Wednesday, Aug 15, 2018
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Toledo man whose girlfriend died in crash gets prison

He lost “the love of his life” and his left arm.

On Tuesday, Vincente Keivens, Jr., 21, lost his freedom and the privilege to drive.

Keivens of the 1100 block of Bronson Avenue was sentenced by Lucas County Common Pleas Judge Myron Duhart to two years in prison for an Aug. 3 traffic crash in which he was driving under the influence of fentanyl, a crash that killed Tiffany Koren, 19, of Toledo. The couple's young son was in the car but was not injured.

Judge Duhart ordered that Keivens serve the prison term consecutive to a 16-month prison sentence he already is serving from Wood County Common Pleas Court. He also suspended his driver's license for life and ordered him to pay $6,500 in restitution for the victim's funeral.

“This has to be one of the most unfortunate, tragic cases I've had — on so many different levels,” the judge said. “You referred to the victim as the love of your life, and certainly you have every right to feel that way, but what struck me was is you were so young, you haven't begun to live life yourself. That's how tragic this is.”

Keivens entered an Alford plea — not admitting guilt — May 22 and was found guilty of aggravated vehicular homicide. Prosecutors recommended a two-year sentence as part of a plea agreement.

He was eastbound on Sylvania Avenue about 12:55 p.m. when he turned left onto Overland Parkway in front of a westbound concrete truck. The impact pushed Keivens’ minivan into a utility pole, and Ms. Koren was pronounced dead at the scene.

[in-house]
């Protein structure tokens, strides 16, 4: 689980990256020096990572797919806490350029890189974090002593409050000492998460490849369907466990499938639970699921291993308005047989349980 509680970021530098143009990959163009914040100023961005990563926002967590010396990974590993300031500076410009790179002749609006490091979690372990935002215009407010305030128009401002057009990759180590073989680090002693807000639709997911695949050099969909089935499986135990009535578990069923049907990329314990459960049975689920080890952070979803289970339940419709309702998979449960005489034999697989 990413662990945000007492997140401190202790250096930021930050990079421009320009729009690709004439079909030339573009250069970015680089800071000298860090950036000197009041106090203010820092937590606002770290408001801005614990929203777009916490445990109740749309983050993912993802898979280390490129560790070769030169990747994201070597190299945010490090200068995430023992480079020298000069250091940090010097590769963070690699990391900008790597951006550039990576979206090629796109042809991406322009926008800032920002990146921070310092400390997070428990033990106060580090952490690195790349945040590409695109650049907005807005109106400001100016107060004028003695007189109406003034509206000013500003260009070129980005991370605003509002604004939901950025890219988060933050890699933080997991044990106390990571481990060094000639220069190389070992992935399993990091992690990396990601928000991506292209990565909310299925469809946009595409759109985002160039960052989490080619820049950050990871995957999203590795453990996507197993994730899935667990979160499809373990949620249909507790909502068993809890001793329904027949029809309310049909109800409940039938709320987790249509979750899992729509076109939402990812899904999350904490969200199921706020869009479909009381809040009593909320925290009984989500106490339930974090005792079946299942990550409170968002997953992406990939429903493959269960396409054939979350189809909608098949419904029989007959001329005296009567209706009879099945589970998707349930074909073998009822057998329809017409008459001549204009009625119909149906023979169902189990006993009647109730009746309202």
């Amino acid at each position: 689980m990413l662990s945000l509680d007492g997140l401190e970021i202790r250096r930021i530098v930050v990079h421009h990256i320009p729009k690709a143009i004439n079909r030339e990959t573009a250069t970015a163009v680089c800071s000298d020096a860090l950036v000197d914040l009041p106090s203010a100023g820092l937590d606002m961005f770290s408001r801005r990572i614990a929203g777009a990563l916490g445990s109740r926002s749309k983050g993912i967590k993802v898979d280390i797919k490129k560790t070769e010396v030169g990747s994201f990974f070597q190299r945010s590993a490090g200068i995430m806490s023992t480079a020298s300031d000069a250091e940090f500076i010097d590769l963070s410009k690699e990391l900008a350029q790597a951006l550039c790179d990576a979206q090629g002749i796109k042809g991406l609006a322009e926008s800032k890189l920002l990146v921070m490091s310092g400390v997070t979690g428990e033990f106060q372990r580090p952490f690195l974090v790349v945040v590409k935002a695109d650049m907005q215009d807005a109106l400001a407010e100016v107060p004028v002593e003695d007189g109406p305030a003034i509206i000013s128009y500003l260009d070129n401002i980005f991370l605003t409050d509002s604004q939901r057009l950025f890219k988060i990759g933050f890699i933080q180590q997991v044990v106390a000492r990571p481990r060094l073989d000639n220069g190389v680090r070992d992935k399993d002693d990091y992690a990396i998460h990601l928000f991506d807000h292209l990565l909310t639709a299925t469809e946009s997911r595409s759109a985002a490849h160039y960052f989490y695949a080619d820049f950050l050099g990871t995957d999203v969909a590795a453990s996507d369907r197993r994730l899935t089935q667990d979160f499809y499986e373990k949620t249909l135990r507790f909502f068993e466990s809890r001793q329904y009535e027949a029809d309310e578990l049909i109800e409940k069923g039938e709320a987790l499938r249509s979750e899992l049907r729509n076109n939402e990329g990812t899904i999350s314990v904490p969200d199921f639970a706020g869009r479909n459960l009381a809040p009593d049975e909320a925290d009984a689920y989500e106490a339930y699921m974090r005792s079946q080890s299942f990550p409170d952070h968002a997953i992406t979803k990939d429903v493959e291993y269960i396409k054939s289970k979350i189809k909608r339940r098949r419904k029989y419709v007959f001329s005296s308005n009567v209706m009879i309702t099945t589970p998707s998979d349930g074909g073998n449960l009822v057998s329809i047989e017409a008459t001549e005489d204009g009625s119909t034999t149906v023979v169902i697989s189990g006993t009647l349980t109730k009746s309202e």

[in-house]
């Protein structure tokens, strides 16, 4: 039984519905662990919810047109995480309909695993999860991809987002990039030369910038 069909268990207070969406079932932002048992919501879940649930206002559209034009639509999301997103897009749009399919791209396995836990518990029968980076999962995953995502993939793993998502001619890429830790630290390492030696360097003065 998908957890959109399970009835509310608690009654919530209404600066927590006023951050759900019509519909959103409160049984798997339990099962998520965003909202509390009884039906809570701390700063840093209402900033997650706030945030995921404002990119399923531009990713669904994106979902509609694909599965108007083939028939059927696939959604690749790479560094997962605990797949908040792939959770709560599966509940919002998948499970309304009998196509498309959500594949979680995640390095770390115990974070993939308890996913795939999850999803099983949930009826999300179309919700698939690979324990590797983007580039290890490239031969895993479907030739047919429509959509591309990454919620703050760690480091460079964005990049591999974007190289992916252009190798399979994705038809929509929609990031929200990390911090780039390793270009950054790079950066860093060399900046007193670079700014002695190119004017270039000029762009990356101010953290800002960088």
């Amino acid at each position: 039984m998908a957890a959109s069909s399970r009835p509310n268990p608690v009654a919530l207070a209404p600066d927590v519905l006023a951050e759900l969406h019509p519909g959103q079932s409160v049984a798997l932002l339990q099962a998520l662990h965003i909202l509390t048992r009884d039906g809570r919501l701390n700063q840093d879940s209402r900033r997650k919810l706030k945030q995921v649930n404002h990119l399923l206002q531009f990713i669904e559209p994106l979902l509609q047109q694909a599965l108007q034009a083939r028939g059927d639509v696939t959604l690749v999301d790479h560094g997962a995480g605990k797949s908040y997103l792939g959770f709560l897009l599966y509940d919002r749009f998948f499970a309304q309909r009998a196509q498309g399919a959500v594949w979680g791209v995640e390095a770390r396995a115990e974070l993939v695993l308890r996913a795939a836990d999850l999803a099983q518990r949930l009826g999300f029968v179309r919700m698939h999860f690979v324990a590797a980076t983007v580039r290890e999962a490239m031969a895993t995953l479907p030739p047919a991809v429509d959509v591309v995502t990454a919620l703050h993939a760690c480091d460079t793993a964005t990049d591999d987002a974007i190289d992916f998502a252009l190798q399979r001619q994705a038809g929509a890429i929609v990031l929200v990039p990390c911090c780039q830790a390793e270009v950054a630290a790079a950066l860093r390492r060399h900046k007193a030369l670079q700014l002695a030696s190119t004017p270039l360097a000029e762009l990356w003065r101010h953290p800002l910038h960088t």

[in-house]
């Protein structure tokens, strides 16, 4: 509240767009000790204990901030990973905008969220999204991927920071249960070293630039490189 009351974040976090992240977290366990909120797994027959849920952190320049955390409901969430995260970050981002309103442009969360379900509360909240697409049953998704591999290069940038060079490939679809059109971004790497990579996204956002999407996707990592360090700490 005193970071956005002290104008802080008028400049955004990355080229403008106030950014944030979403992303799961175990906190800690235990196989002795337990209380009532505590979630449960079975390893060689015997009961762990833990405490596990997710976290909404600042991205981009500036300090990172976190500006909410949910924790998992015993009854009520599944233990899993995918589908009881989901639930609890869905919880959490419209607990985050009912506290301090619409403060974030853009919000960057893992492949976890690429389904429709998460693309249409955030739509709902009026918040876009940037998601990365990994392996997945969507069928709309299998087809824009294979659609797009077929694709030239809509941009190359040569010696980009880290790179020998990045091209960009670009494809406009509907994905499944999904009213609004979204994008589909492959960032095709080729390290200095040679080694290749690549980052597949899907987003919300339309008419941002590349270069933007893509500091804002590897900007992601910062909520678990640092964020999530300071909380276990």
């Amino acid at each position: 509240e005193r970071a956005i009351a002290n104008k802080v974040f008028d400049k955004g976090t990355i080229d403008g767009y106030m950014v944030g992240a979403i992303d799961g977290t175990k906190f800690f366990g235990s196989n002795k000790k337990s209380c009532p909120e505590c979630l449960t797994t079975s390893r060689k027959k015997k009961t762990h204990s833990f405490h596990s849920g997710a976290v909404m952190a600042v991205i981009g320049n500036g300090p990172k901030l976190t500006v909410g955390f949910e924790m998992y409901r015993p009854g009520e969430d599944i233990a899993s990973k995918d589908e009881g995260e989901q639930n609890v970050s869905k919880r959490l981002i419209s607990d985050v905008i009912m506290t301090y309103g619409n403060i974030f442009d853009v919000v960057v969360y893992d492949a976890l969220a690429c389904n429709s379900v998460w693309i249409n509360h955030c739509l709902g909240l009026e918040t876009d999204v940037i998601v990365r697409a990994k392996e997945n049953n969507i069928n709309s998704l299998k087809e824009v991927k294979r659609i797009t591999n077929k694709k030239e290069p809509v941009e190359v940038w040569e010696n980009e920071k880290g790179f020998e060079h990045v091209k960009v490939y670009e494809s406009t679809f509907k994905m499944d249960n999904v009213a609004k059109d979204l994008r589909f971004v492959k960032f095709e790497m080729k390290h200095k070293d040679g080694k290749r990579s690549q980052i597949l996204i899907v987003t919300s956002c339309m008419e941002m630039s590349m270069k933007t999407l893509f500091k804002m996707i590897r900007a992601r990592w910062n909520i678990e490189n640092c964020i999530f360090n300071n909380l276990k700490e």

Keivens told the court “drugs ruined everything” for him, that he is “punished” by the loss of his girlfriend every day.

“I know I was in the wrong and that I messed up,” he said. “I beat myself up every day for my actions that day. To know I can never be able to hear her voice and see her again kills me.”

His attorney, Frank Simmons, said the fatal crash — like a fatal overdose — is one of the fallouts of the opioid epidemic.

“This is one of the most unfortunate incidents that can happen to any family, any community, any person — the loss of a loved one under these circumstances,” he said.

Judge Duhart challenged Keivens to turn his life around for the sake of his son.

“The blessing in all of this is the child was not killed,” the judge said, “You owe that child. You owe that child. You owe that child the best life as a parent that you can give that child.”

Contact Jennifer Feehan at jfeehan@theblade.com or 419-213-2134.

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